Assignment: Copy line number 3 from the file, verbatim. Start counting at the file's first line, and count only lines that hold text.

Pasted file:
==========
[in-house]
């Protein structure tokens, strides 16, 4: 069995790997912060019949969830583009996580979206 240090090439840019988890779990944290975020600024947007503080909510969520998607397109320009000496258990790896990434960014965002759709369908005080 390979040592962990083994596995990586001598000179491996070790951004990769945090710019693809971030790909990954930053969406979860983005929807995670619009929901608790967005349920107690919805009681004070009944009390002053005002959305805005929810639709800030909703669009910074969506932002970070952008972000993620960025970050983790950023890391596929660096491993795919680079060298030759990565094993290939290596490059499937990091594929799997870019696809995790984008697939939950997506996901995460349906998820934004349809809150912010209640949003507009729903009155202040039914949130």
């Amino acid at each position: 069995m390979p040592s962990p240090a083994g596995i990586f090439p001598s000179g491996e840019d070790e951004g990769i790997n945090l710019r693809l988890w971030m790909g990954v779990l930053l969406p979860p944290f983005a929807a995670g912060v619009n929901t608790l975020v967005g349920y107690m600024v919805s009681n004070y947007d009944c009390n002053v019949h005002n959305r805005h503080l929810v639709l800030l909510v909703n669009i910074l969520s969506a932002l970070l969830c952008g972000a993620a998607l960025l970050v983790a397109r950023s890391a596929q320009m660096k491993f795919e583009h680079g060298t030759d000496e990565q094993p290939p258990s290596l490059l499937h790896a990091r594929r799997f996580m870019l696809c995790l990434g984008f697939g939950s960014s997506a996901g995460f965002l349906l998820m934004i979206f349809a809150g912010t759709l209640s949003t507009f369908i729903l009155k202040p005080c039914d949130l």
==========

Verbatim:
């Amino acid at each position: 069995m390979p040592s962990p240090a083994g596995i990586f090439p001598s000179g491996e840019d070790e951004g990769i790997n945090l710019r693809l988890w971030m790909g990954v779990l930053l969406p979860p944290f983005a929807a995670g912060v619009n929901t608790l975020v967005g349920y107690m600024v919805s009681n004070y947007d009944c009390n002053v019949h005002n959305r805005h503080l929810v639709l800030l909510v909703n669009i910074l969520s969506a932002l970070l969830c952008g972000a993620a998607l960025l970050v983790a397109r950023s890391a596929q320009m660096k491993f795919e583009h680079g060298t030759d000496e990565q094993p290939p258990s290596l490059l499937h790896a990091r594929r799997f996580m870019l696809c995790l990434g984008f697939g939950s960014s997506a996901g995460f965002l349906l998820m934004i979206f349809a809150g912010t759709l209640s949003t507009f369908i729903l009155k202040p005080c039914d949130l």